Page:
‘Carry on, doctors’ - but end in sight

By RASHAD ROLLE

Tribune Staff Reporter

rrolle@tribunemedia.net

DOCTORS had a productive meeting with finance officials yesterday, pulling them closer to full service after more than a week of industrial action.

However, the Consultant Physicians Staff Association’s partial work stoppage will continue until it signs an agreement with the government. 

CPSA secretary Dr Sabriquet Pinder-Butler said doctors are hopeful of fully returning to work this week.

She and Financial Secretary Marlon Johnson declined to give details about yesterday’s meeting.

Doctors are fighting for an increase in their base salary and want health insurance benefits and a pension plan.

“During the meeting, compromises of principles were made, understanding the position of the government,” Dr Pinder-Butler said, adding the “protest persists”.

She added: “We’re not going to return until we’re able to sign something satisfactory.”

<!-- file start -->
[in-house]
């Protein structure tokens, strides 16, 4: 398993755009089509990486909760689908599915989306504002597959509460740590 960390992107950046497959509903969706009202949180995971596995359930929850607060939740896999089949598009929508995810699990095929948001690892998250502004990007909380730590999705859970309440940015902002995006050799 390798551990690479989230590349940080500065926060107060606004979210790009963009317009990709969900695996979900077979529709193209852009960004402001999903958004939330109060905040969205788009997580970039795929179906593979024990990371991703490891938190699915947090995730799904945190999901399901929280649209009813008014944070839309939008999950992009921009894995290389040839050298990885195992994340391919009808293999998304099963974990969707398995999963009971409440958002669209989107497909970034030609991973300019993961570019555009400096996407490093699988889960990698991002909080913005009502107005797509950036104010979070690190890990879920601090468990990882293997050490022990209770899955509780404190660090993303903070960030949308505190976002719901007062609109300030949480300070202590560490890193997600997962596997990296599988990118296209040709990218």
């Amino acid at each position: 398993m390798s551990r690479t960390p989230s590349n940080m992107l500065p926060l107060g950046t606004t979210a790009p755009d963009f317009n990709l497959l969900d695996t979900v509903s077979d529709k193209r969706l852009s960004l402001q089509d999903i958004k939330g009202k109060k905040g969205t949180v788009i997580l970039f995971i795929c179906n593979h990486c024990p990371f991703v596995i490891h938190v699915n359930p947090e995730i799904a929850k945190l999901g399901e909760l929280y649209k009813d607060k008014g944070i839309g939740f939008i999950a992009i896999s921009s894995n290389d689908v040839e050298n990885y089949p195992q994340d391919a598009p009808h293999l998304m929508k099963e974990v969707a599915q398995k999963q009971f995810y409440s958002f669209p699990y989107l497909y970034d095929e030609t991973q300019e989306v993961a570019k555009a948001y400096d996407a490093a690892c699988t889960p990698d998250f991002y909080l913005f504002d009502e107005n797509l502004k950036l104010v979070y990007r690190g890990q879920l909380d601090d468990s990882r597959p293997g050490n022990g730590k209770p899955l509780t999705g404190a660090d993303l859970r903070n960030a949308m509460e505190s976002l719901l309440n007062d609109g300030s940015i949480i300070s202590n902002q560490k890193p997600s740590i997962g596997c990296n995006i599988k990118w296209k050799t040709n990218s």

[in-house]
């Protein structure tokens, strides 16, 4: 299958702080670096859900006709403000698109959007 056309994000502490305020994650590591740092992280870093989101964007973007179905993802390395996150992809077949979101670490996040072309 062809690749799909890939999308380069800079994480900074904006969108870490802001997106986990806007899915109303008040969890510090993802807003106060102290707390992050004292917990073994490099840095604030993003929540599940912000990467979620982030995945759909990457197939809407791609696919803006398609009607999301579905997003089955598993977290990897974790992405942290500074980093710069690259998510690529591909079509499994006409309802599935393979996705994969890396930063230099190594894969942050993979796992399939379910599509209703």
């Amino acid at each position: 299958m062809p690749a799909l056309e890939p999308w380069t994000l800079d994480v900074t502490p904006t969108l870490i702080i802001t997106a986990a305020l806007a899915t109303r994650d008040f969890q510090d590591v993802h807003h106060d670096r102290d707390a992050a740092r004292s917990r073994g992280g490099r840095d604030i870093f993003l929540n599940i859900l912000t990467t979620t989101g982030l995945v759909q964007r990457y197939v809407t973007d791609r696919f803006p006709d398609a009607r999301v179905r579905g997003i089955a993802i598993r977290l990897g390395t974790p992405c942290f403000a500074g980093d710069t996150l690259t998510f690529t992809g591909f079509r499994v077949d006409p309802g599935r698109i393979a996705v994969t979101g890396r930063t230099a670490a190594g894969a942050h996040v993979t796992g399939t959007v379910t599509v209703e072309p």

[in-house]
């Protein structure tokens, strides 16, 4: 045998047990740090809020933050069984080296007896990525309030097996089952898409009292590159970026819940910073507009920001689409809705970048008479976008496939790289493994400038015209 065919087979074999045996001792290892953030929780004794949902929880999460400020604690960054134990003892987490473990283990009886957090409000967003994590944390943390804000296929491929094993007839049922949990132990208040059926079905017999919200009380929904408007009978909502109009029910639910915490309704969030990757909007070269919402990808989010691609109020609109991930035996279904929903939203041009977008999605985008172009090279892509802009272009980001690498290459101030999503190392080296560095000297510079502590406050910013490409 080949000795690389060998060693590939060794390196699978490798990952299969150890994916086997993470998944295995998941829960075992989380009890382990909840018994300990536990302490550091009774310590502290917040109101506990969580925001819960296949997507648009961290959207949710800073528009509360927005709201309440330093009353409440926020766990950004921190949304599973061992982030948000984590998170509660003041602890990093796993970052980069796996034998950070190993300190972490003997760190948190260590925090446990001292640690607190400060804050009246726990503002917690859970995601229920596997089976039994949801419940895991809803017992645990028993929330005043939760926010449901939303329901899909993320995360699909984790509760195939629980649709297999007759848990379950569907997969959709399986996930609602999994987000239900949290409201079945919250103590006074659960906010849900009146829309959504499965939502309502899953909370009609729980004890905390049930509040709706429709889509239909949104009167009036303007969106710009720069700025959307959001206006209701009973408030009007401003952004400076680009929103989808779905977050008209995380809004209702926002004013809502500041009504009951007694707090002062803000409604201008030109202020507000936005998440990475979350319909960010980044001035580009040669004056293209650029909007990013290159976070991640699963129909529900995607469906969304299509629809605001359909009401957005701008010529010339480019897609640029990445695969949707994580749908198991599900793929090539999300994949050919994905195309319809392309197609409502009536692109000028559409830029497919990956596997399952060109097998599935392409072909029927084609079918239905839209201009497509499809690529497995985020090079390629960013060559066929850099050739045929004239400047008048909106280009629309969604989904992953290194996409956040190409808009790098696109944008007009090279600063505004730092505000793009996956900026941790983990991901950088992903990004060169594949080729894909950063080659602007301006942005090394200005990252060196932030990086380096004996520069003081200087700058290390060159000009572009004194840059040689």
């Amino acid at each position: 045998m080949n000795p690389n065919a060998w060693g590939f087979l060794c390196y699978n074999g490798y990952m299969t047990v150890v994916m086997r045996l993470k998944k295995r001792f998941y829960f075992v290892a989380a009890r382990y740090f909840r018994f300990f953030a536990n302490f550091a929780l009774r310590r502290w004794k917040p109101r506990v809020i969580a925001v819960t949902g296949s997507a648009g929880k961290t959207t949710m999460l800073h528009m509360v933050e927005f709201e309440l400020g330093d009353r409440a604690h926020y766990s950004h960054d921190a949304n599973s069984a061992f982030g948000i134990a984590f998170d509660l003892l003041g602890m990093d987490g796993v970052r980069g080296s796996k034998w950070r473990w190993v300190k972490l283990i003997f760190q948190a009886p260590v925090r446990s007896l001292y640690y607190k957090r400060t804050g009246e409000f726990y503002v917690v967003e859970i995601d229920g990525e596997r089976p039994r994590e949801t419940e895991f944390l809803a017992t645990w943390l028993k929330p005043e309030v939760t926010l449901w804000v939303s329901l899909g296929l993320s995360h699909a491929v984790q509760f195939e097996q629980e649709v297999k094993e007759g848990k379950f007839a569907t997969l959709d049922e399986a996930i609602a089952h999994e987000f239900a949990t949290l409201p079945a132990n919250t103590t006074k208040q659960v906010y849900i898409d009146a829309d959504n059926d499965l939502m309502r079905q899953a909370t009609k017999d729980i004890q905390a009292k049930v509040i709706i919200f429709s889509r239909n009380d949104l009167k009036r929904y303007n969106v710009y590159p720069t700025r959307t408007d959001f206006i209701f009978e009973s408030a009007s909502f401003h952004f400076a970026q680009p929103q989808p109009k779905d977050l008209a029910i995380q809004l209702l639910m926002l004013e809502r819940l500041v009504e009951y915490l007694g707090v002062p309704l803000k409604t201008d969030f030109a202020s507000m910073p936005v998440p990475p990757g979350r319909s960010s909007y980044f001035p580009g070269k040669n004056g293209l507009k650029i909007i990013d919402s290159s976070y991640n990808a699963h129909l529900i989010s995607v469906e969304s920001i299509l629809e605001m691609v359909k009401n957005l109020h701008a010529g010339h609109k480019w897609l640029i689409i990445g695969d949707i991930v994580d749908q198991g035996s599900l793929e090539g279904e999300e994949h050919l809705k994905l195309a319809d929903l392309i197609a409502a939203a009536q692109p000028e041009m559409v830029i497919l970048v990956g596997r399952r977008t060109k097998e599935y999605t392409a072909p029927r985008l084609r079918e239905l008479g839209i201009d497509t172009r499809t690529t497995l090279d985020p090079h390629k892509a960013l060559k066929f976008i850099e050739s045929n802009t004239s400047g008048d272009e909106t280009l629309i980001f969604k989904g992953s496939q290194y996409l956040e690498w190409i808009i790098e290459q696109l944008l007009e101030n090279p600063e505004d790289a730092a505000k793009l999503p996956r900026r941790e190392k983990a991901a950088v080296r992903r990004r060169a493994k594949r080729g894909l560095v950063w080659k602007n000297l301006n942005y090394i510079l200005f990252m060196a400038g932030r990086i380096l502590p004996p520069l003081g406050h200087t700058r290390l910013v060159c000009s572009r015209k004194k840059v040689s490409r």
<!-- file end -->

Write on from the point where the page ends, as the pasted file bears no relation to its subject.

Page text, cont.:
Mr Johnson echoed her view that the meeting went well.

Doctors were satisfied with their meeting with Prime Minister Dr Hubert Minnis on Monday, which paved the way for yesterday’s meeting with Mr Johnson and a Public Hospitals Authority representative. 

According to CPSA President Dr Locksley Munroe, the CPSA secured Dr Minnis’ commitment to increasing their base salary from $48,000 to $60,000 and giving them health insurance.

The $12,000 base salary increase constitutes the Public Hospitals Authority’s last offer to the CPSA. Doctors previously rejected it. Dr Munroe said accepting it now represents a major compromise for them because they wanted an increase to $75,000.

Had PHA not refused to negotiate with them last week, senior doctors would have accepted the increase then and returned to full service last week, he claimed.

Consultants are required to work 20 hours per week and have five weeks’ vacation. The CPSA is among a number of unions with unresolved labour disputes. Among medical professionals, the Bahamas Doctors Union, which represents junior doctors, and the Bahamas Nurses Union, have pressing concerns as well.